With a sigh, Godric pushed the map away and wearily pulled food toward him. “From what information the generals’ scouts have given us, the range of attack only seems to be a few kilometres along the border. Along here.” He dragged one finger along the dark, jagged line that marked where Syllan ended and the Fells began. “None of the scouts were able to actually reach the barbarian camps on the other side of this forested area before being caught or attacked, so we don’t know just how long the trees go until another clearing comes through. But from that, it seems that our camp is closer to the battleground than theirs.”
“That’s bad, isn’t it? Should we suggest moving back?”
“No. They have further to go to bring their wounded back, so I suppose that is a benefit. But as long as they do not penetrate the treeline and attack the camp itself, we should be all right here.” He rubbed his face and shovelled food into his mouth. “I sent a messenger back to Nallis, to fetch more of the army. We are greatly outnumbered here, and since Nallis is untouched by war at the moment, we can afford to steal away more men for ourselves.”
“How many were you proposing?”
“Fifty thousand. Another ten goes to Galenor to supplement those who are already there.”
“What about Loun?”
“We don’t have a navy.”
“No, but foot soldiers can help organize civilians and defend in case Henson’s blockade becomes a full assault,” Alistair pointed out as he reached for the decanter of wine.
Godric considered it for a moment as he chewed. “That is true,” he agreed. “And they will not need many, as it is Loun’s navy that keeps her safe. Five thousand?”
“One. Someone needs to stay behind and guard home, just in case the worst happens.”
“Very well. I’ll have another message sent out tomorrow morning. I was discussing this earlier with the generals,” Godric said, tone changing suddenly from tired to wary, “but I have a small proposition for you.”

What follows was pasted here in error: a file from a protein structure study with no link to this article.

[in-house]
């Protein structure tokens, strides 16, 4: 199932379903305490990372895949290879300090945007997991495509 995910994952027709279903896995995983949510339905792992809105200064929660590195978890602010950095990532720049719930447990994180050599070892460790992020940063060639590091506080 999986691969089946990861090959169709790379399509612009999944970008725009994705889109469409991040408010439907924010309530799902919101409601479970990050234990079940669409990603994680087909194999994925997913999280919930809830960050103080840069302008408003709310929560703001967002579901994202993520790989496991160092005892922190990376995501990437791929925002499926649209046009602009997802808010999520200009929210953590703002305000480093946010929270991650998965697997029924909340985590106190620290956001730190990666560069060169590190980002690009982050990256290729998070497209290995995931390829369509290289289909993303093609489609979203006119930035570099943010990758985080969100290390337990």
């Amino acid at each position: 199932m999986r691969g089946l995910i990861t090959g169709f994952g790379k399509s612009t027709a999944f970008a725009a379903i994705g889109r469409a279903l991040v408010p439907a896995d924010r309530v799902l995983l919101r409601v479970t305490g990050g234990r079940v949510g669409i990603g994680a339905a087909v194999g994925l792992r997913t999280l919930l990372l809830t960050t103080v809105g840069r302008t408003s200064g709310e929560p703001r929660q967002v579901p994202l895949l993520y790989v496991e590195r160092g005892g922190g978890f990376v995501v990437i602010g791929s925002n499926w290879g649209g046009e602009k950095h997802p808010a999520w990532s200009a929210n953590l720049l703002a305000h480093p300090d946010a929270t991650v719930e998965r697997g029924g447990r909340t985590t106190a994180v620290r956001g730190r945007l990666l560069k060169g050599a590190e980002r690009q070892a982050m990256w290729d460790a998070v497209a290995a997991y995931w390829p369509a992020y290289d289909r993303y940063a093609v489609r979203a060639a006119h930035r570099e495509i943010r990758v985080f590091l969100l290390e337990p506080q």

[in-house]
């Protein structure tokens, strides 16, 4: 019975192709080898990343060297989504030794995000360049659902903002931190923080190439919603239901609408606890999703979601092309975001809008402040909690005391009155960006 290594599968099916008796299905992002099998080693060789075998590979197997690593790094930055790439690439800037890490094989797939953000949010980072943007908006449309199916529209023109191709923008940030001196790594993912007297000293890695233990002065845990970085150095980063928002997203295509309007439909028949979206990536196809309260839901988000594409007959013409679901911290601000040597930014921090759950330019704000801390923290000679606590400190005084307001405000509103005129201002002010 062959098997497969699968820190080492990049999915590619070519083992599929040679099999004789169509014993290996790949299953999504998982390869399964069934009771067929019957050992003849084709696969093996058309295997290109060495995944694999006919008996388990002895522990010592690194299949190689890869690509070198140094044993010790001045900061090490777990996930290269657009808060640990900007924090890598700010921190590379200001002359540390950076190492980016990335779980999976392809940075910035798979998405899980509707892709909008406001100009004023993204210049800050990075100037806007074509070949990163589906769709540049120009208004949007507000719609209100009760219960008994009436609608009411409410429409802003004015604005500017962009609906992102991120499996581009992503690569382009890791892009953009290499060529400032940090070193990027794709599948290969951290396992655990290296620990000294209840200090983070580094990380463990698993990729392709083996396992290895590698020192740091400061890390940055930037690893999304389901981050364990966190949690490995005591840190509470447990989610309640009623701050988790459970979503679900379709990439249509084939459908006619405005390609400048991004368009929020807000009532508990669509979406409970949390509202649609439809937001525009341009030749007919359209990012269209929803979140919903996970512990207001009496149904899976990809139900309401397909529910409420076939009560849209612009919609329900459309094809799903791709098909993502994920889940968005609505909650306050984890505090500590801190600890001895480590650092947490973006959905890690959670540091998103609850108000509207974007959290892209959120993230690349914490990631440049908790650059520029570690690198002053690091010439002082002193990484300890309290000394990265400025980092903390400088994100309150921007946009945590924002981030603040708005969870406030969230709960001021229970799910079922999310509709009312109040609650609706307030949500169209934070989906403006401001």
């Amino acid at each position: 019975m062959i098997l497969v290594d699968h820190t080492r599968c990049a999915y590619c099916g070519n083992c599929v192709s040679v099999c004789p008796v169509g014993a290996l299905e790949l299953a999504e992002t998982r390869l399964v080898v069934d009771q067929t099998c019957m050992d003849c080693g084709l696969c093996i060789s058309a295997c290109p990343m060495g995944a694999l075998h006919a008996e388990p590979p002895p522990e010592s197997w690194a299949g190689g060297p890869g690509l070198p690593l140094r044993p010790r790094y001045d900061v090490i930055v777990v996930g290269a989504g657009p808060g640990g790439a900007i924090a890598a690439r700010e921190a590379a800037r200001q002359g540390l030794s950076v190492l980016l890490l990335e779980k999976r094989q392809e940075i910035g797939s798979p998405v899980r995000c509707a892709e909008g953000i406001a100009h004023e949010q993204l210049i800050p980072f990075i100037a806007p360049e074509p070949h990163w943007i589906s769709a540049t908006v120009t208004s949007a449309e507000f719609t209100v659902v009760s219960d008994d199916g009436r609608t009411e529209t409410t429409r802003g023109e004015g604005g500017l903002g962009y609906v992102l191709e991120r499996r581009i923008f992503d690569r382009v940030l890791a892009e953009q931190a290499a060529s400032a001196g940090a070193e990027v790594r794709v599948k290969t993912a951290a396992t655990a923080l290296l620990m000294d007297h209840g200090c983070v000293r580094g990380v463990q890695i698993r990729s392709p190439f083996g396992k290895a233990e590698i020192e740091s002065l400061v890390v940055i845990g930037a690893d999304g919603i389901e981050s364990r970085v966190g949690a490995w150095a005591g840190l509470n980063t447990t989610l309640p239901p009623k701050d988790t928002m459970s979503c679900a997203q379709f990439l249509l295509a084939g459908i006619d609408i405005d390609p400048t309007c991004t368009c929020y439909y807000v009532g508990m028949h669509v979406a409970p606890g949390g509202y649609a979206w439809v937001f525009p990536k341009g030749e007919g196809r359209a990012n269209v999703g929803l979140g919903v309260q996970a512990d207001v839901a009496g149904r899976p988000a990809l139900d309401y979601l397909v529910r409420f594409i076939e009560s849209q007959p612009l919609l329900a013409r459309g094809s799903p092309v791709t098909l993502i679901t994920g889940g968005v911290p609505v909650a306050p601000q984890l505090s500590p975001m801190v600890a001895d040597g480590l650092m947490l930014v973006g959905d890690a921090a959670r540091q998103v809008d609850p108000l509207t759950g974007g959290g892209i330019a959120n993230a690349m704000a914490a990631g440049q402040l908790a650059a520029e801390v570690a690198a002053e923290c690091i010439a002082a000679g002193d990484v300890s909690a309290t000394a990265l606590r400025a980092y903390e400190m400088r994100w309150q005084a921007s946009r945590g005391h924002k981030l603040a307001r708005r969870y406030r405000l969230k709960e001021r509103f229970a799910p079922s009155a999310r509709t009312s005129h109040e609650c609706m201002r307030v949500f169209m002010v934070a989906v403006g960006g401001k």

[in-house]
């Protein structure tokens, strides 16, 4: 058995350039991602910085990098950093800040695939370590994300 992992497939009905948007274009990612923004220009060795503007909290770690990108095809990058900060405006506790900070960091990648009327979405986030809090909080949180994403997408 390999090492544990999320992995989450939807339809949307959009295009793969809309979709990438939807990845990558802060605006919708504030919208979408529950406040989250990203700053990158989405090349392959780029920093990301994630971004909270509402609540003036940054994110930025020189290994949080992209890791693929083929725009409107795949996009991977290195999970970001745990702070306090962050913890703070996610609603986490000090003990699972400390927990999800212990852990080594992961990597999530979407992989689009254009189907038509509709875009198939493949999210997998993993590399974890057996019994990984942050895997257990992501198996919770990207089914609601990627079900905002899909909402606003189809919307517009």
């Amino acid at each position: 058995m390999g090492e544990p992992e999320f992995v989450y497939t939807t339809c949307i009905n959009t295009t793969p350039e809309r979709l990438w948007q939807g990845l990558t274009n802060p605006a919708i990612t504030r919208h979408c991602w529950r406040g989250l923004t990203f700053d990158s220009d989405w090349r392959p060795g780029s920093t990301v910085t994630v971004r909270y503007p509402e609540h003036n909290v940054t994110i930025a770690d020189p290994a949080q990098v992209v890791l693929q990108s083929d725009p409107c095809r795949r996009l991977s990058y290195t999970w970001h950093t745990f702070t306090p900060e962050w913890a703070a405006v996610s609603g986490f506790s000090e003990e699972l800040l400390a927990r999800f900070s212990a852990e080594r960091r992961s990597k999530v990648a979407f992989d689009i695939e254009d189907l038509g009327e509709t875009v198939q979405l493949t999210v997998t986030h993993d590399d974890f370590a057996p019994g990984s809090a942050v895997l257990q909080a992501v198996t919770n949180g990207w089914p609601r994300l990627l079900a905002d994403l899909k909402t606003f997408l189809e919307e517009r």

Concerned by his father’s voice, Alistair lowered his cup and gave him a confused stare.
“You have had extensive training in military tactics and weaponry, ever since you were old enough to pull back a bowstring or heft a sword,” Godric said, with a small smile and some measure of pride in his voice. “I never spoke it aloud, but you were much better than your brother on that account. He cared more for politics and history.”
“A good thing he was born first, then.” It was a pitiful joke, and Godric’s flattened expression told Alistair that he hadn’t appreciated it.
“Hm, yes. I only plan to stay here until the tide is turned in our favour,” he said, lowering his voice to a soft murmur. “The generals and I agreed that this battle is an ideal time and place for you to put that training into use. We want you to lead action against the barbarians and crush them into submission by whatever means necessary. You know how to do it. You are a capable leader, son.”
Alistair couldn’t help but be surprised, and let it show on his face. After the contempt his father had shown him after he voiced his opinions in the war council at the Kelver Fortress, he had assumed there was no faith in the skills he had trained so hard to perfect all through his youth.
When he finally found his voice, he stammered, “The soldiers will never follow a mage into battle.”
Godric lifted his chin and leaned back in his chair until the wood creaked. “No? This will be where all Nallisians, whether soldiers or peasants, see what you are capable of. They will see their future king in his full glory, proving his worth and honour to House Wymer. You are their lord first, then a general, and a mage. You are their future, and if they do not care to see it, then they can spend a night in the castle dungeons for their impertinence.”
Startled by the passion in his father’s outburst, Alistair remained silent for several more beats. He trusted his father, but he doubted Nallis’ ability to suddenly cope with a king who could perform magic. Yes, he could control it and it wouldn’t randomly kill people in his court, but to undo nearly one thousand years of hatred and suspicion practically overnight? The only mages who had survived living not just in the castle or capital, but the whole country, without being discovered and executed were the ones who refused to practice their magic, lest someone visiting sense their spirit or someone notice something abnormal.
His father was handing him a revolution upon his death, without even realizing it.
There was no point in refusing. Godric was still king, and would be for many more years. If he wanted to abandon his final heir to war against barbarians, so be it.
“Thank you, Father,” Alistair whispered, lowering his head so his father couldn’t see the anxiety on his face. “I hope I do you and Nallis proud.”
“You will, son. Now go rest. We have a big day ahead of us.”
In silence, Alistair stood, stomach curdling, and left the tent.